Opinion | Sustainable Population Australia

Opinion

Women population and why Camperon Diaz may make a good SPA spokesperson

Most of the comments posted after this online article, all assumably by women, were more concerned with women’s personal freedom to choose their fertility rates than the social or environmental consequences associated with reproduction. A number of readers suggested that the stigma associated with not having children is still inherent in Australian society. Some readers felt that society did not recognise them as ‘true’ women until they had bred, despite their personal preferences otherwise.

September 16 2011

Population and Sustainability: Can We Avoid Limiting the Number of People?

 In an era of changing climate and sinking economies, Malthusian limits to growth are back—and squeezing us painfully.
September 16 2011

THE WORLD IN 2050: A Scientific Investigation of the Impact of Global Population Growth on a Divided Planet

Rapid population growth in some regions, combined with increasing affluence and explosive growth in fossil fuel and natural resources consumption throughout the world, is seriously endangering a broad range of natural systems that support life. For the first time in history, much of the natural world is adversely affected by human activity.  Global warming is just one among many threats to sustaining human life, wildlife, and the natural environment.

September 16 2011

Save the planet by cutting down on meat? That's just a load of bull

Every weekend, rain or shine, I suggest that we flaunt our defiance of UN dietary recommendations with a series of vast Homeric barbecues.

We are going to have carnivorous festivals of chops and sausages and burgers and chitterlings and chine and offal, and the fat will run down our chins, and the dripping will blaze on the charcoal, and the smoky vapours will rise to the heavens.

September 16 2011

Ratio of males to females in China

Is still high, but only partly because of the one child policy
September 16 2011

Toward a new sustainable economy

The current financial meltdown is the result of under-regulated markets built on an ideology of free market capitalism and unlimited economic growth. The fundamental problem is that the underlying assumptions of this ideology are not consistent with what we now know about the real state of the world. The financial world is, in essence, a set of markers for goods, services, and risks in the real world and when those markers are allowed to deviate too far from reality, “adjustments” must ultimately follow and crisis and panic can ensue.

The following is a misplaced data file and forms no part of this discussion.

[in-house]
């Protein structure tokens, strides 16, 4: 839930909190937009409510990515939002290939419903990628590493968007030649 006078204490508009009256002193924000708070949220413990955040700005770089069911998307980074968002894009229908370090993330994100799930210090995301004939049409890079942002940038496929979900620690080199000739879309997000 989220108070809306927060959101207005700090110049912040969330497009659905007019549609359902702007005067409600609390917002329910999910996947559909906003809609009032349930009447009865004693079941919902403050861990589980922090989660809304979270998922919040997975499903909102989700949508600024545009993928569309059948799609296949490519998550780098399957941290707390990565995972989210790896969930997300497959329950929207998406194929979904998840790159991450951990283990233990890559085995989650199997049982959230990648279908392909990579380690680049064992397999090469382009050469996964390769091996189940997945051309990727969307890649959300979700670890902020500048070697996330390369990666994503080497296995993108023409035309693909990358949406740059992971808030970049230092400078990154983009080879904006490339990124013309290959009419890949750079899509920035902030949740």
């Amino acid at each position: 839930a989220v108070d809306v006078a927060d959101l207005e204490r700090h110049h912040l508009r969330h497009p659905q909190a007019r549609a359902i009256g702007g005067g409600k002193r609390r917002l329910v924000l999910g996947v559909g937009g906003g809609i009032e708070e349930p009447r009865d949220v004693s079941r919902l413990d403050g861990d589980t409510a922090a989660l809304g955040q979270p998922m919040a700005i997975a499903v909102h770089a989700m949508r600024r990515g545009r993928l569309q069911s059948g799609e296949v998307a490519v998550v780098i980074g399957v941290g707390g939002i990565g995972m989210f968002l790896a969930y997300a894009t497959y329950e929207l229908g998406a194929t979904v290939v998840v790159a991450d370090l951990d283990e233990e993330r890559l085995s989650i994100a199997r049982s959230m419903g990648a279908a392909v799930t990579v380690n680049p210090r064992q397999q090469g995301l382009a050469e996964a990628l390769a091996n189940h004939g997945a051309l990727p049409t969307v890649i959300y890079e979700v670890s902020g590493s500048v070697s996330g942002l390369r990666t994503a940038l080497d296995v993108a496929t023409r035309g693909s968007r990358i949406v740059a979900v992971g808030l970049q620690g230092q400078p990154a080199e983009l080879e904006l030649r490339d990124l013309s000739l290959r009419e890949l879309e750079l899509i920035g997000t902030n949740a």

September 16 2011

The IVF revolution is money badly spent

Medicare rebates cover the bulk of scheduled fees and the Medicare safety net kicks in to cover 80 per cent of out-of-pocket costs once a patient has spent just $1111.60 in any year (a mere $550 if you're getting family tax benefits).
September 16 2011

Population ageing in Australia: Policy Implications

Recent projections published by the Australian Bureau of Statistics set out a range of possible demographic futures for Australia. This article examines 12 of these which all share the same life expectancy assumptions, but which differ in their assumptions for fertility and net overseas migration. It shows that all of the projection series that include net migration entail considerable population growth, but have a minimal effect on the age structure.

September 16 2011

A billion people less is a great place to start

Nadya Suleman had 14. And they should all be taken from her and raised by fit parents. Seriously, I could care less about the fact that she’s unmarried, unemployed, unable to convince herself that she’s not Angelina Jolie.

September 16 2011

"Overloading Australia" author gets opinion piece in The Advertiser

Mark O'Connor, co-author with Bill Lines of 'Overloading Australia,' was published in the Opinion section of South Australia's The Advertiser last week. Writing that "Australia's bizarrely high population growth lies behind many of our worst problems," Mark pointed out that many of the environmental problems we face in Australia today - including water shortages, unaffordable housing, excessive greenhouse gas emission - are all linked to excess population.
September 16 2011

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